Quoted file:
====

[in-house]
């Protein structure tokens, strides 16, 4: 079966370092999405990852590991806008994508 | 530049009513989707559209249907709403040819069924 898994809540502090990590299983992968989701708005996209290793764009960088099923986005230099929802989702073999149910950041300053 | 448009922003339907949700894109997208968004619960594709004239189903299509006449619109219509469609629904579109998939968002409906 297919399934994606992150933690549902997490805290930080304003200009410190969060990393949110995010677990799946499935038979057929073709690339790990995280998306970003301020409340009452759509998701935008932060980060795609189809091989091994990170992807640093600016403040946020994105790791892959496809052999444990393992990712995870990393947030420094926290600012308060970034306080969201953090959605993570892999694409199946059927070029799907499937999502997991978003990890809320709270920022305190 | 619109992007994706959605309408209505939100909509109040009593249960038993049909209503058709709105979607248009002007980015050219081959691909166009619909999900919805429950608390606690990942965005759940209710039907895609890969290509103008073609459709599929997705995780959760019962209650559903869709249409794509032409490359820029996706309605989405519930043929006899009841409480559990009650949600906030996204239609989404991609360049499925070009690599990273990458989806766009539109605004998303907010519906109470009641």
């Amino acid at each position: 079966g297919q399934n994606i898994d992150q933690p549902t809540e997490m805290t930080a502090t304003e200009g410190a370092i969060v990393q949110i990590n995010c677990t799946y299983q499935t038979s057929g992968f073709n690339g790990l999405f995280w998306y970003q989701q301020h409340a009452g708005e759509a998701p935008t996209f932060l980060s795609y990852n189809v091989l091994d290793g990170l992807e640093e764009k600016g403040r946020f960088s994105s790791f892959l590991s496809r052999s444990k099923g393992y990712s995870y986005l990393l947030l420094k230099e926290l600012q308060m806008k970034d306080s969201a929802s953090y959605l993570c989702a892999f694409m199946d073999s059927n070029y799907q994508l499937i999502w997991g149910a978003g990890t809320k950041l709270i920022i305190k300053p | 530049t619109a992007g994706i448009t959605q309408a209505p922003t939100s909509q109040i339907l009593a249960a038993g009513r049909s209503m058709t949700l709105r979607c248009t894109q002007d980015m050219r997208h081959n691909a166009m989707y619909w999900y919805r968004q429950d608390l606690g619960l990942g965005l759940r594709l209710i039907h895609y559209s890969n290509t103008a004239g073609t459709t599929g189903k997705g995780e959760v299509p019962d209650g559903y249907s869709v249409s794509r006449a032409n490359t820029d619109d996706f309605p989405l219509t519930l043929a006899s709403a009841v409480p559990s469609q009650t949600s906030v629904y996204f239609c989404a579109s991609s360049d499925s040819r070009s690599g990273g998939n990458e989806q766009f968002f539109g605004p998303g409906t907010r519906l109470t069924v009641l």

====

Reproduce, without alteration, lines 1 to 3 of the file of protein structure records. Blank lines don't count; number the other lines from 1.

[in-house]
């Protein structure tokens, strides 16, 4: 079966370092999405990852590991806008994508 | 530049009513989707559209249907709403040819069924 898994809540502090990590299983992968989701708005996209290793764009960088099923986005230099929802989702073999149910950041300053 | 448009922003339907949700894109997208968004619960594709004239189903299509006449619109219509469609629904579109998939968002409906 297919399934994606992150933690549902997490805290930080304003200009410190969060990393949110995010677990799946499935038979057929073709690339790990995280998306970003301020409340009452759509998701935008932060980060795609189809091989091994990170992807640093600016403040946020994105790791892959496809052999444990393992990712995870990393947030420094926290600012308060970034306080969201953090959605993570892999694409199946059927070029799907499937999502997991978003990890809320709270920022305190 | 619109992007994706959605309408209505939100909509109040009593249960038993049909209503058709709105979607248009002007980015050219081959691909166009619909999900919805429950608390606690990942965005759940209710039907895609890969290509103008073609459709599929997705995780959760019962209650559903869709249409794509032409490359820029996706309605989405519930043929006899009841409480559990009650949600906030996204239609989404991609360049499925070009690599990273990458989806766009539109605004998303907010519906109470009641």
């Amino acid at each position: 079966g297919q399934n994606i898994d992150q933690p549902t809540e997490m805290t930080a502090t304003e200009g410190a370092i969060v990393q949110i990590n995010c677990t799946y299983q499935t038979s057929g992968f073709n690339g790990l999405f995280w998306y970003q989701q301020h409340a009452g708005e759509a998701p935008t996209f932060l980060s795609y990852n189809v091989l091994d290793g990170l992807e640093e764009k600016g403040r946020f960088s994105s790791f892959l590991s496809r052999s444990k099923g393992y990712s995870y986005l990393l947030l420094k230099e926290l600012q308060m806008k970034d306080s969201a929802s953090y959605l993570c989702a892999f694409m199946d073999s059927n070029y799907q994508l499937i999502w997991g149910a978003g990890t809320k950041l709270i920022i305190k300053p | 530049t619109a992007g994706i448009t959605q309408a209505p922003t939100s909509q109040i339907l009593a249960a038993g009513r049909s209503m058709t949700l709105r979607c248009t894109q002007d980015m050219r997208h081959n691909a166009m989707y619909w999900y919805r968004q429950d608390l606690g619960l990942g965005l759940r594709l209710i039907h895609y559209s890969n290509t103008a004239g073609t459709t599929g189903k997705g995780e959760v299509p019962d209650g559903y249907s869709v249409s794509r006449a032409n490359t820029d619109d996706f309605p989405l219509t519930l043929a006899s709403a009841v409480p559990s469609q009650t949600s906030v629904y996204f239609c989404a579109s991609s360049d499925s040819r070009s690599g990273g998939n990458e989806q766009f968002f539109g605004p998303g409906t907010r519906l109470t069924v009641l």